Facing the unexpected and unknown in Young Sound, Greenland

Johnna Michelle Holding recounts her adventures in Greenland

 

The Ice broke up in Young Sound, northeast Greenland, around 29th of June this year, about two weeks earlier than average We weren’t set to arrive until the 1st of August, a little later than normal due to the unusually late break up of sea ice last year. Those of us who had spent most of the field campaign last year chipping away at ice well into the first week of August were relieved not to have to repeat that experience. But, we were all shocked that there was almost 4 weeks difference in the ice break up between this year and last!

 

Field Season 2019 (Photo: Katja Laufer)

 

The team this year consisted of Mie Winding, leader of the MarinBasis programme, Johnna Holding (me), assisting with the MarinBasis programme as well as carrying out some of myown research, and Egon Frandsen and Carl Isaksen providing the most important logistics support and mooring expertise.

The goals this year for the programme were to:
1) Retrieve the moorings funded by INTAROS which were set out last year and redeploy them;
2) Continue our existing monitoring transect further out into the Greenland Sea and deploy new moorings there with the help of the Danish Navy;
3) Establish a new monitoring transect in a neighboring fjord.

 

INTAROS funded mooring deployed for one year, too close the mouth of a river apparently! (Photo: Egon Frandsen)

 

We were able to recover the RBR Concerto mooring funded by INTAROS that was deployed for the first time in 2018 in the inner fjord of Young Sound. This mooring is equipped with a number of sensors, but we were especially interested in the turbidity and light sensors. Apart from being the first year-round measurements of these parameters we have in this fjord, this data will also be helpful in determining the light conditions in the water column after ice breaks up, and its data may be used to refine satellite products. When we recovered the mooring however, we uncovered a small “issue” for the light sensor, it was covered in mud! This, of course, blocked our light measurements, but luckily it appears to only have gotten covered when the rivers started running this year, so we can at least see the data from when the ice broke up until then. Needless to say, we decided to re-deploy the mooring this year a little further from the river’s path ; )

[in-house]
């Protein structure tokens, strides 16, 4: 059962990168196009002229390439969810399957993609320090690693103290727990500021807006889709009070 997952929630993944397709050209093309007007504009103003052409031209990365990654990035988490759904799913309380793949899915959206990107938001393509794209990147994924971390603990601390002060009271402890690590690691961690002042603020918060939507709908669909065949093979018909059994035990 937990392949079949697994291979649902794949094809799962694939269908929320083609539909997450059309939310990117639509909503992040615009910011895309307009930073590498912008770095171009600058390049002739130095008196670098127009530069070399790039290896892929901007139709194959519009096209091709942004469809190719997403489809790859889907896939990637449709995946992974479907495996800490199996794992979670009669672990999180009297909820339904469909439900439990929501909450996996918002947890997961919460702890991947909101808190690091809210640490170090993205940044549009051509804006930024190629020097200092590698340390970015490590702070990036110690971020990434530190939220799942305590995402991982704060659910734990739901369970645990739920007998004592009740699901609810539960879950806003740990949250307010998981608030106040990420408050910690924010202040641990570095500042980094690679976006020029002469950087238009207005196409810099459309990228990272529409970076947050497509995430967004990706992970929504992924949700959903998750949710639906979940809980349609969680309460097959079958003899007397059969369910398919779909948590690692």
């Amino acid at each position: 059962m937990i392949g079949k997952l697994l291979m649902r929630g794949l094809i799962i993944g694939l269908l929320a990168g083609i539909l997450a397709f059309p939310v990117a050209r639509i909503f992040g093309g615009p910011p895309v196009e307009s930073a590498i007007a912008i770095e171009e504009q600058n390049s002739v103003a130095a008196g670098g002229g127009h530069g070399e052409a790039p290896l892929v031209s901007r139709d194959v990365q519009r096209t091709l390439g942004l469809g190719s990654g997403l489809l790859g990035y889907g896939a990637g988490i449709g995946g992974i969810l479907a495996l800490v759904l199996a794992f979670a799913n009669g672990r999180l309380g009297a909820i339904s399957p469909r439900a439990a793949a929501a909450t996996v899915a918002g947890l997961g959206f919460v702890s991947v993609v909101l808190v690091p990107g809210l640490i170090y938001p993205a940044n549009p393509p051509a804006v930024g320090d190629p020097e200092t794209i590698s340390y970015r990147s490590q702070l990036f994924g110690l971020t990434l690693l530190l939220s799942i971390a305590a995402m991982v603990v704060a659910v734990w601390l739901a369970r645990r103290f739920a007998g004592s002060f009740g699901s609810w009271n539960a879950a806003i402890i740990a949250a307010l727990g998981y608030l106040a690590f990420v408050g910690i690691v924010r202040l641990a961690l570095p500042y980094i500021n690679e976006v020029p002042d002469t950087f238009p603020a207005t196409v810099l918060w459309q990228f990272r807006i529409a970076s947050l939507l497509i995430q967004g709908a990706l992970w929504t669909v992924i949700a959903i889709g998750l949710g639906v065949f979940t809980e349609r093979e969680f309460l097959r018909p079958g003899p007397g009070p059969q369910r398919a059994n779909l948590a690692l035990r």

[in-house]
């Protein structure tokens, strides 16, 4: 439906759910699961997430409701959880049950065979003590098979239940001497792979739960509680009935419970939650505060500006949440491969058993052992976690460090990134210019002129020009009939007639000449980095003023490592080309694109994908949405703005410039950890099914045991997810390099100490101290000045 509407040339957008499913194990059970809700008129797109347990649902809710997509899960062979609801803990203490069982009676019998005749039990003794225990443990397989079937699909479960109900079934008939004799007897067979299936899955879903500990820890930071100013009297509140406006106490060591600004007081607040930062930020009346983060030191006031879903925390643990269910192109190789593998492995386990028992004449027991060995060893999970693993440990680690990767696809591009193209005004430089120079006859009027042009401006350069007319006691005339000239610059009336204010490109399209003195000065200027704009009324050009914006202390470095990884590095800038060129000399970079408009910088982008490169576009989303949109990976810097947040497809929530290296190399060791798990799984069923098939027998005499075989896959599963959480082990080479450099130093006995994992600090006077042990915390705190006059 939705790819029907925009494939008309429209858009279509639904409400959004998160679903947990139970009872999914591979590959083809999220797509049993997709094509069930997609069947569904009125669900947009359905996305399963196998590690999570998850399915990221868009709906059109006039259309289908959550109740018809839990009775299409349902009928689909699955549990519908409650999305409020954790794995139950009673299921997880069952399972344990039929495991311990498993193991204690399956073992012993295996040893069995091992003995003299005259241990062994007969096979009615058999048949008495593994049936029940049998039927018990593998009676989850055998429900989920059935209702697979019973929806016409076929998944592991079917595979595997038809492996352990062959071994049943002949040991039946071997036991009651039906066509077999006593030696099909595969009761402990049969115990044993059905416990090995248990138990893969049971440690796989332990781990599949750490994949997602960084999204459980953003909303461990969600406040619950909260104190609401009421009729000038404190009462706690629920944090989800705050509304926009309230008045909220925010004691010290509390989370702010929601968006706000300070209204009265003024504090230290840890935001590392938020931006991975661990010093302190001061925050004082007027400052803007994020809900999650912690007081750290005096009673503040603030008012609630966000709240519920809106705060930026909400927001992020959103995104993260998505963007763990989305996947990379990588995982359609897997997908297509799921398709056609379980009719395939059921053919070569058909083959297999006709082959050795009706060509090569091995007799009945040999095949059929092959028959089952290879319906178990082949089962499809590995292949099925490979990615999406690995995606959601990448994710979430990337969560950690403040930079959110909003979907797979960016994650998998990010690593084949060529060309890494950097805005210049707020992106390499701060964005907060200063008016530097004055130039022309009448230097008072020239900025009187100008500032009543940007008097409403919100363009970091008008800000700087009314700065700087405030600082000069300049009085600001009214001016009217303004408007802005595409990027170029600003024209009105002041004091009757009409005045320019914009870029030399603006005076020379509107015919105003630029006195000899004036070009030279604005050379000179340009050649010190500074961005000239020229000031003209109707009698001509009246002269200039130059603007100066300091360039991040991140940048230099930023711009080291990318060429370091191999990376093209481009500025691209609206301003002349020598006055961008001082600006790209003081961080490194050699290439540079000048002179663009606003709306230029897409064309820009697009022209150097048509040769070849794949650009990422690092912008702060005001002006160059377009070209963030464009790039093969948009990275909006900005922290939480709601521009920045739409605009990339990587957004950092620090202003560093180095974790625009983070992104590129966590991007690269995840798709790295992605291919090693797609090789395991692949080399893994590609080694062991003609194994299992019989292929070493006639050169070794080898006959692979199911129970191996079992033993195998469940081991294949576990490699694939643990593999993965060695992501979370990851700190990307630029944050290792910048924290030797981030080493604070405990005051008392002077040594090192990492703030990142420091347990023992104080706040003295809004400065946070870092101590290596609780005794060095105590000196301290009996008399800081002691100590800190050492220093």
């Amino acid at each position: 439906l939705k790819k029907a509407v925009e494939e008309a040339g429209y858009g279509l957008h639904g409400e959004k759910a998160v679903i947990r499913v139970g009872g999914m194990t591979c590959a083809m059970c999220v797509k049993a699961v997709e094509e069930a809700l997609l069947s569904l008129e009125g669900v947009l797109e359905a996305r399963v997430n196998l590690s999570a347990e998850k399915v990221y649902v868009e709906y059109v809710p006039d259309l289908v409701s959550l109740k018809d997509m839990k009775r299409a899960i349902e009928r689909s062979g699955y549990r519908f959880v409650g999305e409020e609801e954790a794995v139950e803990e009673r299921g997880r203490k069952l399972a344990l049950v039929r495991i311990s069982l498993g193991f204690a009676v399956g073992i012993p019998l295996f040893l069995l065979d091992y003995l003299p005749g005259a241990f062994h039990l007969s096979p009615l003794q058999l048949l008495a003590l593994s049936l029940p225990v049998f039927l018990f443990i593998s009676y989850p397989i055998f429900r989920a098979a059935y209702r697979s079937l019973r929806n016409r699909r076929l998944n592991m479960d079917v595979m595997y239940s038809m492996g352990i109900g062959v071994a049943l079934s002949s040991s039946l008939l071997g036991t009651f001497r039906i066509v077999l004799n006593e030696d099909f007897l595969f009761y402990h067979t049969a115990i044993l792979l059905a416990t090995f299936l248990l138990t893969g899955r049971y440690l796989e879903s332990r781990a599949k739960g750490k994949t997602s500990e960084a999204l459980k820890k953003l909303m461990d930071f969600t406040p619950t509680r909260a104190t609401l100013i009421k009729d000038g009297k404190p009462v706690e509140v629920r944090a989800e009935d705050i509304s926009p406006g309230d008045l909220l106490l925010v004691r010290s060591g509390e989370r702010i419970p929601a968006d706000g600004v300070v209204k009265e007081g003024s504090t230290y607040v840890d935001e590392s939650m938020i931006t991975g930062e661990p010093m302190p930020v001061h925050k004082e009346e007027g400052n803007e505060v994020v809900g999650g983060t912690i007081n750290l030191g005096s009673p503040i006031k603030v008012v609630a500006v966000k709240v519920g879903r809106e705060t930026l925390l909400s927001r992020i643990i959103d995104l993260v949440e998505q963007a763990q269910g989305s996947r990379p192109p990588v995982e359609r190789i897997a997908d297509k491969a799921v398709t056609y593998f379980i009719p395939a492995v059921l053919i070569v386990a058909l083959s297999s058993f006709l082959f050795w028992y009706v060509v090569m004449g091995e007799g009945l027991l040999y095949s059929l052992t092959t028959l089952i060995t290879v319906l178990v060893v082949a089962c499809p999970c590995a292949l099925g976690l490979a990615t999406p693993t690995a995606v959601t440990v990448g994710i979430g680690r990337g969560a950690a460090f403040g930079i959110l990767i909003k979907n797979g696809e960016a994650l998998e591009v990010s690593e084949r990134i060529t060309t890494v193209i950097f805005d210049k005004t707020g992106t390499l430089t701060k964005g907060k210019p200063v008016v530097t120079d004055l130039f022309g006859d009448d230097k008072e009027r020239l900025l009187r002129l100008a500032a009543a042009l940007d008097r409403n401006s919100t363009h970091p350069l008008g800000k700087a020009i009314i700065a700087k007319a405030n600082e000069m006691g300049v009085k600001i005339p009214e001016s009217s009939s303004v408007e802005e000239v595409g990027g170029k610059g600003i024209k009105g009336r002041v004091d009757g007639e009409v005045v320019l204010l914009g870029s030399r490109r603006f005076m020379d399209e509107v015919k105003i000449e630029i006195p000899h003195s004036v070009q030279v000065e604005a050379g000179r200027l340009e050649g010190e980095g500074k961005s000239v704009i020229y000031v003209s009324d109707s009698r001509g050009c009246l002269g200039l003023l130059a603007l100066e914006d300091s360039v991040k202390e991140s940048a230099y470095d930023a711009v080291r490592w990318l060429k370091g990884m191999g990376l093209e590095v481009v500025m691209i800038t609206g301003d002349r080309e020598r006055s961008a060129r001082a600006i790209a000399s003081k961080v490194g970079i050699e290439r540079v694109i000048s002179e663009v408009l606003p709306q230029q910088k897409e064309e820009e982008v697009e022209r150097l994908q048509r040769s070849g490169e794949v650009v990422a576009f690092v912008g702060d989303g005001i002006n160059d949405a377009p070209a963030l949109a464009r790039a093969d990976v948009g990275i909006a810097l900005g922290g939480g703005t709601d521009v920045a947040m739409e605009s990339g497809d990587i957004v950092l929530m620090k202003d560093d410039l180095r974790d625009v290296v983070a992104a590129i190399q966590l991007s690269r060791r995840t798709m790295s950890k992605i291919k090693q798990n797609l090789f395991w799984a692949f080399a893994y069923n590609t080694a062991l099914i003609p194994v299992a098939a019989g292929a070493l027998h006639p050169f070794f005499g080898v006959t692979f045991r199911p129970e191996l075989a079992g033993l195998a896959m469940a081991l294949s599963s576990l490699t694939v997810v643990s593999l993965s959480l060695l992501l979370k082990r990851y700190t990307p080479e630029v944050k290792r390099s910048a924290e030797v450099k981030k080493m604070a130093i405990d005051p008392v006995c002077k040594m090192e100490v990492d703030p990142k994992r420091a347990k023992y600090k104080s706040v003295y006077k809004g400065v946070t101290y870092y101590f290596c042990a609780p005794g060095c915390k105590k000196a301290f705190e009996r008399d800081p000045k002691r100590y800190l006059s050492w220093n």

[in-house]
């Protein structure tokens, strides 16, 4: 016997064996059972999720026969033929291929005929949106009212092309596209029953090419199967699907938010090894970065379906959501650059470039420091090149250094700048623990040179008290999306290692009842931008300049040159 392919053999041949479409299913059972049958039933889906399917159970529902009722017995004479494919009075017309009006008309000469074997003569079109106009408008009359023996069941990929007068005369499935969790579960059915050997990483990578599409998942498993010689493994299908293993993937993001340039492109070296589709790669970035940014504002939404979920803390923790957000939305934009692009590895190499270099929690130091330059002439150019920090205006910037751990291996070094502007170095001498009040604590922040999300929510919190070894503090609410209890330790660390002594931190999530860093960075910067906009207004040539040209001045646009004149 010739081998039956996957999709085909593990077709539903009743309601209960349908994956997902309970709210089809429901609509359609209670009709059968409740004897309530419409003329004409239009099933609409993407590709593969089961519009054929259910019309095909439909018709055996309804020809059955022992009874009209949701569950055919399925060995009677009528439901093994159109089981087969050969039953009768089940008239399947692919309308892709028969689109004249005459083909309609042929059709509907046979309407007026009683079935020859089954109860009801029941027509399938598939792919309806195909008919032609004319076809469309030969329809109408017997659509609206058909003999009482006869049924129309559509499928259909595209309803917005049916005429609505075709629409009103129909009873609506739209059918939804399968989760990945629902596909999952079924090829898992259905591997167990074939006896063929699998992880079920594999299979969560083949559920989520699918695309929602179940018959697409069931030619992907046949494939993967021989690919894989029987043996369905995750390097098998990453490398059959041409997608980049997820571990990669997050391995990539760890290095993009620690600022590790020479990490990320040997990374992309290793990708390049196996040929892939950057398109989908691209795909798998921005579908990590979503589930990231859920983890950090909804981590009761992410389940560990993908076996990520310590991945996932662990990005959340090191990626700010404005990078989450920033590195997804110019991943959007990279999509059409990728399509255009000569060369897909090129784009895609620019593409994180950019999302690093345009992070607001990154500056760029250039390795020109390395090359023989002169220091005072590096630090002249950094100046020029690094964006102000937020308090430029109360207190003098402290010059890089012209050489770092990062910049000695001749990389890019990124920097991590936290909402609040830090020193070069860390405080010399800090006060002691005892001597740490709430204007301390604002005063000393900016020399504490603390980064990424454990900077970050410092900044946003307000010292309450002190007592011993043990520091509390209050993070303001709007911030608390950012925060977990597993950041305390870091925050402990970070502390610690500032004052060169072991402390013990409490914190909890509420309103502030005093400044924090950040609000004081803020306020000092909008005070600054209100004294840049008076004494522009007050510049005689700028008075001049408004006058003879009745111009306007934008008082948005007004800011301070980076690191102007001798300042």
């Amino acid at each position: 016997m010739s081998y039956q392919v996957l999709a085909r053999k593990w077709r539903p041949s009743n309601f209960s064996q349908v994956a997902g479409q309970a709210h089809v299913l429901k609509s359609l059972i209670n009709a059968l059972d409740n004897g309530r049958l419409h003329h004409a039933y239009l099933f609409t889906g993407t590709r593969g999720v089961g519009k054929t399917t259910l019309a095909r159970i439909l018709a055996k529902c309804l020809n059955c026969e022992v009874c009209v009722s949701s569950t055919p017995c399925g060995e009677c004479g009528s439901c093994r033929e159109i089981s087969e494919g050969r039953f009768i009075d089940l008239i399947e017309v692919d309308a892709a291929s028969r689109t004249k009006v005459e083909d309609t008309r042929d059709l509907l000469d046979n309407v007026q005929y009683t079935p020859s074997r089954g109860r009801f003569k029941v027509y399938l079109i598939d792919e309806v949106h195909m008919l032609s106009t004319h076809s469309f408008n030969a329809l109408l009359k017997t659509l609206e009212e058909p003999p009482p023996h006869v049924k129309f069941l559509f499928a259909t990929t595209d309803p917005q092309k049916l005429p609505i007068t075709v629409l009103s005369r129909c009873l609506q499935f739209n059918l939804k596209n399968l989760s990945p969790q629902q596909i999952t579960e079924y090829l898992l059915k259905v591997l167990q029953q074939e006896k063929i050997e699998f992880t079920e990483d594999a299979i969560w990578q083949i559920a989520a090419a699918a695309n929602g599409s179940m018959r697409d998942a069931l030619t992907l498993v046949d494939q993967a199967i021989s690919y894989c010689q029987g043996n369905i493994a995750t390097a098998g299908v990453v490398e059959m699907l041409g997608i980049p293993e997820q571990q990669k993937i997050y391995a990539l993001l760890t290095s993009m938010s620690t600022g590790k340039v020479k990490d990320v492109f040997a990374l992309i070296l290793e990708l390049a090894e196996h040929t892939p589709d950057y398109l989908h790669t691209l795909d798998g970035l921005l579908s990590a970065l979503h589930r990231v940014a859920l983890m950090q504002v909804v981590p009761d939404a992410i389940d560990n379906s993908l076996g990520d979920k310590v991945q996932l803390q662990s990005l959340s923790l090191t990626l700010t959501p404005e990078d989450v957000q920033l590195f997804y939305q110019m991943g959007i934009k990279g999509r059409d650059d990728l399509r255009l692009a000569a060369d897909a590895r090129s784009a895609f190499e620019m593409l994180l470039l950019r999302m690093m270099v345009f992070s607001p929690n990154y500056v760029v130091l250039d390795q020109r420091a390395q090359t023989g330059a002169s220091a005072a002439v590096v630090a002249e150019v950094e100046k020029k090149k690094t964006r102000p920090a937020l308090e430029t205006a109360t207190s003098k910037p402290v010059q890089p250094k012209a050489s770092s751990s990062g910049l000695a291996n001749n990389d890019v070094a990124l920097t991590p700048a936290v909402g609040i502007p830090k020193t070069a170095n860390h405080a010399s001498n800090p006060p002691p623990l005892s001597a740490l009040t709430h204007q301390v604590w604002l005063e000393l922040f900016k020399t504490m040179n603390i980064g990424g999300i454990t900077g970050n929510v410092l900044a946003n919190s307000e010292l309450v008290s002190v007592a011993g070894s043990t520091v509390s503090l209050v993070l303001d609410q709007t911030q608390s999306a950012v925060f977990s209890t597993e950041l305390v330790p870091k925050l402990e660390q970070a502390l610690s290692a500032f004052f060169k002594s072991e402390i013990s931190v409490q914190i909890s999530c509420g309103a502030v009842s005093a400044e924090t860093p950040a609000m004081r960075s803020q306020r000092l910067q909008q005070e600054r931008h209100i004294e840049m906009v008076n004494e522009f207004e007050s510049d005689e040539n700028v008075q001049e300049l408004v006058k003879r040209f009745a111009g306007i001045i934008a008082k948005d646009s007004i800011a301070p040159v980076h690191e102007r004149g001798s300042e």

Carl Isaksen preparing moorings on board the Danish Navy Vessel (Photo: Mie Winding)

 

We also set out this year to extend our current monitoring transects, both further out on the shelf and into unexplored territories. With the help of the Danish Navy we were successful in establishing over a 100 km extension in to the Greenland Sea (red markers in photo below) of our original monitoring transect The Navy was also useful in helping us to deploy 2 more of our larger moorings out in the Greenland Sea. These moorings are a little more difficult to get out with our little aluminum boat, so the assistance of the Navy was very welcome! 

Map of new stations sampled this field season. (Courtesy of Google Earth)


Finally, we spent a full day sailing a little out of our comfort zone into the neighboring Gael Hamke Bugt fjord (green markers in photo above) where we set up a new transect which we hope to visit each year from now on. Gael Hamke Bugt appears to be a deeper silled fjord (~150m) compared to the shallow silled Young Sound (~40m) so we will be interested to see the differences in water column structure between the two fjords.

 

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